Calmer Half published his first fiction book last week, Take The Star Road, and it's been the strangest feeling to watch it spread its wings and fly up the Amazon bestseller list. On the one hand, it's fascinating from a watching-data point of view to watch the interplay of quantity and velocity of sales with listings, and to see how readers react and review, on blog and on amazon. It's like watching a slow-motion unfolding of a flower, to see the way that reviews spread from a few sites to, one book-reading length of time later, spreading across the blogs.
Please understand, I am very grateful to all the readers who have taken a chance on an unknown author and tried him, whether they finished the book or not, much less left a review or told a friend about it. The willingness to try and unknown first-book author is a gift I do not hold lightly! I am also fascinated by how they see it; after going 'round and 'round with revisions and reviews, watching my Calmer Half learning techniques and trying them out, I have long since become unable to see the story for the ghosts of the past five versions between the words on the page and myself. To watch people seeing the final product with fresh eyes is like playing tourist with visiting friends; it makes the old home city exciting and new again.
I've also found myself laughing at the disconnect between information addiction and reality. We all know reality doesn't move at internet speed (except when it does), and the volume of information out there doesn't mean that things are happening quickly. There is no useful data to be gained by checking sales more than once a day, because sales happen at the rate they happen, and in books, you're dealing with a product that will take consumers anywhere from a night to two weeks to find the time to read and react to (longer, if they're busy and there's another book ahead in the queue. Perhaps we shouldn't have released so close to Larry Correia's release of Warbound, but Take The Star Road was ready to launch.) I can't hurry reality, no matter how much I want to know if this bird will dive or fly. The smartest thing to do, all authors agree, is to not read reviews (as they're for readers by readers, not for authors by readers), not check sales, and concentrate on the next book. I know this. I react to this sage advice about as well as I do to a low-carb diet; by sneaking emergency chocolate out of the chocolate cache after dinner, and peeking at sales and reviews anyway.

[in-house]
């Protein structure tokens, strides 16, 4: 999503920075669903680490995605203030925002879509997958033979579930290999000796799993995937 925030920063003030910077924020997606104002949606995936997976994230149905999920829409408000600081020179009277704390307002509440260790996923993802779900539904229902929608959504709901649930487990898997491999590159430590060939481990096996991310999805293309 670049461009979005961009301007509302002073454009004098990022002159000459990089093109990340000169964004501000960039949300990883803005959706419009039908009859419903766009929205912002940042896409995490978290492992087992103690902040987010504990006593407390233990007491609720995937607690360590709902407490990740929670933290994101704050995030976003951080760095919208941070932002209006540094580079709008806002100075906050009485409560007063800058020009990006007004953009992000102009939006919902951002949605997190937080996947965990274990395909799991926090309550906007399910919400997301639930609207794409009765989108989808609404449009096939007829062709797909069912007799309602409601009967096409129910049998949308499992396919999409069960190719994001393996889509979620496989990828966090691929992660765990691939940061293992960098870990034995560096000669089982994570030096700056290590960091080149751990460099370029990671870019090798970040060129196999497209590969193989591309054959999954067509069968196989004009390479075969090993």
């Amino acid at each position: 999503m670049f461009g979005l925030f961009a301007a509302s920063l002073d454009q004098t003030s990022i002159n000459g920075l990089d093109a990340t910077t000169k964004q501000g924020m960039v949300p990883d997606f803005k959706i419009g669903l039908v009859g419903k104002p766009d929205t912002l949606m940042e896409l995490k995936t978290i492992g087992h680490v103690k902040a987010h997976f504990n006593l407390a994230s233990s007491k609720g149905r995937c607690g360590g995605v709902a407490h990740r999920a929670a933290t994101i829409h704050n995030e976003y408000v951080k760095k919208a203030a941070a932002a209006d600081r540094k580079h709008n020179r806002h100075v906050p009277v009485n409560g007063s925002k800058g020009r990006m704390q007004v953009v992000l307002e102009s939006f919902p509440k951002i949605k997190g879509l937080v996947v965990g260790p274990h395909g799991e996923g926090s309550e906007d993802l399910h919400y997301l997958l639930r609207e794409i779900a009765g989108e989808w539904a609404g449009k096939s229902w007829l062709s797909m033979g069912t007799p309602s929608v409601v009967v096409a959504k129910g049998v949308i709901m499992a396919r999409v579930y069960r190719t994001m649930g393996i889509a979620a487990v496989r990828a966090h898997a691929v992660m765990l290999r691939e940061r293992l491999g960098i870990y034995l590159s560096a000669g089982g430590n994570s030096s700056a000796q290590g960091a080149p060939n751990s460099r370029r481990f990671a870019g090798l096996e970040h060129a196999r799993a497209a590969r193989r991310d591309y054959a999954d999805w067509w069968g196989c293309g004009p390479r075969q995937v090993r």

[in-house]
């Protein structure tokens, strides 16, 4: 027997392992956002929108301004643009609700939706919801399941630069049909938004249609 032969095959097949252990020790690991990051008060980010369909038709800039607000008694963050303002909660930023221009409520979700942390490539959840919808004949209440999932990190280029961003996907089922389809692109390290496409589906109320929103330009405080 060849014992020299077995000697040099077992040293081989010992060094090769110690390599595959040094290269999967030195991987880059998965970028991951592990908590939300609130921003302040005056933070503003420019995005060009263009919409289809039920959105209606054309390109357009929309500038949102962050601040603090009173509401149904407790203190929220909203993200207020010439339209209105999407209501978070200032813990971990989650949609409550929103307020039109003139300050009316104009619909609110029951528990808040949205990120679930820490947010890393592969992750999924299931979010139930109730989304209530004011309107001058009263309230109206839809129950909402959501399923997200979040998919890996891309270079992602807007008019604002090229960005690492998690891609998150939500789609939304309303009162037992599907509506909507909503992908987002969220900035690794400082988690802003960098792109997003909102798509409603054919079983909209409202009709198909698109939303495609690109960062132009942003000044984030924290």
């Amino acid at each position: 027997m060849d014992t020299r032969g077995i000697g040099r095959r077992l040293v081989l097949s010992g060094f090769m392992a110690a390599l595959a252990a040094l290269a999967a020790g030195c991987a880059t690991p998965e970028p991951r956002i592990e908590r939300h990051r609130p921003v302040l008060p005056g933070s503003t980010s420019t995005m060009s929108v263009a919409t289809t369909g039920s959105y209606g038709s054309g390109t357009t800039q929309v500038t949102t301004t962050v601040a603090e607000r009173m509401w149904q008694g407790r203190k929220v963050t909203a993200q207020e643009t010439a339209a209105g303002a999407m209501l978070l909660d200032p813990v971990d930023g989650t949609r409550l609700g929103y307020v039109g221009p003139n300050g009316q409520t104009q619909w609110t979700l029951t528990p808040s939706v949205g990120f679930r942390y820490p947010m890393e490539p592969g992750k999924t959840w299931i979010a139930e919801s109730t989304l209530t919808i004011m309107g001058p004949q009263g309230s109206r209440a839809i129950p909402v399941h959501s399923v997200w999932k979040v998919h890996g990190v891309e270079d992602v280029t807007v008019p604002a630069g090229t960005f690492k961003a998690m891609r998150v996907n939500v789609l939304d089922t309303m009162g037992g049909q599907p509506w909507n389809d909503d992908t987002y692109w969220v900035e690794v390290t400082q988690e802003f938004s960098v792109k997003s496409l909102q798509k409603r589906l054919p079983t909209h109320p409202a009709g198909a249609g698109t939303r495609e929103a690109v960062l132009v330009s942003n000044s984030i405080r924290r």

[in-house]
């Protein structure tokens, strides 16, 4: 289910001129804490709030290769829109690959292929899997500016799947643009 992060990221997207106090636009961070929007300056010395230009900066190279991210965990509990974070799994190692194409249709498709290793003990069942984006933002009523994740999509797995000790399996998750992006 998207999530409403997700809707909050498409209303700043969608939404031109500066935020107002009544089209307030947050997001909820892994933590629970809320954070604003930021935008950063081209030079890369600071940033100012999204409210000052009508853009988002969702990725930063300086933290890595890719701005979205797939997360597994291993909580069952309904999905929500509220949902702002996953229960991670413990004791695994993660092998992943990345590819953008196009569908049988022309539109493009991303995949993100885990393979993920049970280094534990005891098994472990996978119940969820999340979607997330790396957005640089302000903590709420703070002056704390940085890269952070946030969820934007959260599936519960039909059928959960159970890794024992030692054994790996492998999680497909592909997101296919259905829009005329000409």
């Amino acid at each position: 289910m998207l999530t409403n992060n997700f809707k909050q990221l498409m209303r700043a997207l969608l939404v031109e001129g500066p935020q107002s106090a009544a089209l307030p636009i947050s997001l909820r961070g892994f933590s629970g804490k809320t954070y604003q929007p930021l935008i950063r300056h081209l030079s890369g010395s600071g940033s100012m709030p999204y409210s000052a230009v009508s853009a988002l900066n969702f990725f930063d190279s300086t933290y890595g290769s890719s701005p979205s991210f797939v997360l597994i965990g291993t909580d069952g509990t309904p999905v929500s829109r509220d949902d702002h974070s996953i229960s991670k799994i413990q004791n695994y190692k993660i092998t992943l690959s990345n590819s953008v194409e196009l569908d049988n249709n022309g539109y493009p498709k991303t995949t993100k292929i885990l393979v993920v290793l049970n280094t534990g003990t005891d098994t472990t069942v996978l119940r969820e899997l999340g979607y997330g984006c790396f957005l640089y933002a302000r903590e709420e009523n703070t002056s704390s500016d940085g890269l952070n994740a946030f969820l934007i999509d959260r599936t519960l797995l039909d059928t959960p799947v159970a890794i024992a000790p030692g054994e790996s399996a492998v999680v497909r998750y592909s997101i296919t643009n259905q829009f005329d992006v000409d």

Ah, well. Due to waiting too long and then not doing well at emergency planting when I was still in a brace, (the plants were getting rootbound,) everything but the eggplant, asparagus, and mint has died or failed to thrive, and the eggplant is iffy. On the other hand, the basil, thyme, dill, and rosemary indoors are leaning toward the sun from the window and doing just fine. That will have to do for things growing this year, and at least we'll have herbs and a book. The time I save gardening,(other than contemplating whether I should mow the mint with the yard as a precautionary measure; it's the mad scientist of herbs, out for world domination) I can spend lining up words with all the care of a Rube Goldberg contraption. The description of the next book won't write itself, and I still need to choose cover art and buckle down on getting the print version of the first out. It's going to be an adventure, both across the stars in the story and from day to day in the writer's household.